Astronomers have discovered two potentially habitable worlds orbiting a red dwarf star in our cosmic backyard. Planets beyond the Sun, or “exoplanets,” are only 16 light-years away and have a mass similar to our own.
are located inresidential areaTheir star, GJ 1002, was determined to be a shell around a star that is neither too hot nor too cold to support liquid water, an essential ingredient for life.
“Nature wants to show us that Earth-like planets are very common,” said study author Alejandro Suarez Mascareño of the Instituto Astrofisica de Canarias (IAC). statement (opens in new tab). “With these two, we now know of seven in planetary systems quite close to the sun.”
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Because liquid water is essential for life to exist, planets in the habitable zones are the focus of our search for life elsewhere. universe, although simply being in the habitable zone is no guarantee of supporting life. For example, in the solar system, both Venus and mars They are in the Sun’s habitable zone, but none of them can currently support life.
Because GJ 1002 is a relatively cool red dwarf, its habitable zone and these two new exoplanets are closer to it than to Earth. the sun. The innermost planet, identified as GJ 1002b, takes just 10 days to orbit the star, while the outer planet, GJ 1002c, completes its orbit in 21 days.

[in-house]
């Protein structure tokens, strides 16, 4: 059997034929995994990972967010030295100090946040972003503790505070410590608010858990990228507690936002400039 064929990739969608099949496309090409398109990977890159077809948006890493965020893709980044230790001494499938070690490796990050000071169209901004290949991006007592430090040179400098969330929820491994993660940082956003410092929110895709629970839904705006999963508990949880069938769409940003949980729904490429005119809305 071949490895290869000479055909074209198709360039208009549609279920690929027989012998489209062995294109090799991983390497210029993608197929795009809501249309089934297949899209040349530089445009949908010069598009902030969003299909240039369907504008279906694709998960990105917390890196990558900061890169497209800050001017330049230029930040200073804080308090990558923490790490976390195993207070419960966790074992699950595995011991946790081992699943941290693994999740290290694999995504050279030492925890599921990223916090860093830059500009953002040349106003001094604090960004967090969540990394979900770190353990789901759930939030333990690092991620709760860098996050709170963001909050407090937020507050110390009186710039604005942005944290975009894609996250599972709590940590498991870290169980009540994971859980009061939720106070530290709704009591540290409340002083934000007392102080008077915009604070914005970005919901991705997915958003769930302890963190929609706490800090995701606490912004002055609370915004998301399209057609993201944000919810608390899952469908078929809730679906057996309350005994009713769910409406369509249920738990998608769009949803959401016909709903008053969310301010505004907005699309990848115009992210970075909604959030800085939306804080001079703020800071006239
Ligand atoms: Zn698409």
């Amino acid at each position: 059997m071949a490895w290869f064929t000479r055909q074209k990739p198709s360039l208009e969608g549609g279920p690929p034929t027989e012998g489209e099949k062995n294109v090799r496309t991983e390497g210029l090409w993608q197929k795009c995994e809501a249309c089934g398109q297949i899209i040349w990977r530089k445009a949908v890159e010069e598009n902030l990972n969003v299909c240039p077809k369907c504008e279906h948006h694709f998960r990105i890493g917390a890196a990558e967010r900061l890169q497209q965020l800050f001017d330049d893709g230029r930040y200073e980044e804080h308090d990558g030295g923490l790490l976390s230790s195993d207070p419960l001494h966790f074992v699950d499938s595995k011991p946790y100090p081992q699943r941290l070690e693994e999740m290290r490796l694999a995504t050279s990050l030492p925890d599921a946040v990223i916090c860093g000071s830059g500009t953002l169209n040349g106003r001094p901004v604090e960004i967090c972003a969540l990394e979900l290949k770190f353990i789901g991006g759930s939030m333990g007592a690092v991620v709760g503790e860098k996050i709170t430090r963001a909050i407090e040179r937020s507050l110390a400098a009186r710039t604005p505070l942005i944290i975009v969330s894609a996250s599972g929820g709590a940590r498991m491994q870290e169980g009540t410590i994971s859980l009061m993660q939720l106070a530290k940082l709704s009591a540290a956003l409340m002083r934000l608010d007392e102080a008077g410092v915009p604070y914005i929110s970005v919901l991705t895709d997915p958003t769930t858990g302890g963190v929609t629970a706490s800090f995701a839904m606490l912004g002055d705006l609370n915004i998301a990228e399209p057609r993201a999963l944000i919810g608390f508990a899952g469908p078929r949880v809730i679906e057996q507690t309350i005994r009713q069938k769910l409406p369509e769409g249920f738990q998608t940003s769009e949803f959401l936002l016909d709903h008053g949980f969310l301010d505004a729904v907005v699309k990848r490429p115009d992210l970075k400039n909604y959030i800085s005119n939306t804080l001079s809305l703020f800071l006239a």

“GJ 1002 is a red dwarf star with almost one-eighth the mass of the Sun,” said study co-author and IAC researcher Vera Maria Passegger. “It’s a fairly cool, faint star. That means its habitable zone is very close to the star.”
Both planets’ close proximity to Earth means they could be excellent targets for astronomers looking to study the atmospheres of Earth-like worlds. solar system.
The exoplanets were discovered as a result of a collaboration between the ESPRESSO (Echelle SPectrograph for Rocky Exoplanets and Stable Spectroscopic Observations) instrument of the European Southern Observatory (ESO). Very Large Telescope CARMENES (Calar Alto High-Resolution Search for M Dwarfs with Exoiers with Near-Infrared and Optical Echelle Spectrographs) in the Atacama Desert region (VLT) of northern Chile and the Calar Alto Observatory in Andalucia, southern Spain.
The two instruments observed the planets’ host star during two separate periods, with CARMENES studying GJ 1002 between 2017 and 2019, and ESPRESSO collecting data from the red dwarf between 2019 and 2021.
CARMENES’s sensitivity to a wide range of near-infrared wavelengths makes it well-suited to detect changes in the velocities of stars that can indicate orbiting planets.
“Due to its low temperature, visible light from GJ 1002 is too faint to measure changes in speed with most spectrographs,” said Ignacy Ribas, a researcher at the Institute of Space Sciences (ICE-CSIC).
While the light-gathering power of ESPRESSO and the VLT allows astronomers to make observations of the system not possible with any other Earth-based telescope, the combination of these two powerful instruments has struggled to achieve in isolation and led to their discovery exoplanets.
“If each of the two groups had solved this case independently, they would have had a lot of trouble,” concluded Suarez Mascarenho. “Together we have been able to make more progress than we could have done independently.”
Astronomers now hope to use the ANDES spectrograph Very Large Telescope It is built in the atmosphere of GJ 1002c.
The team’s research was published in the journal Astronomy and Astrophysics. (opens in new tab)
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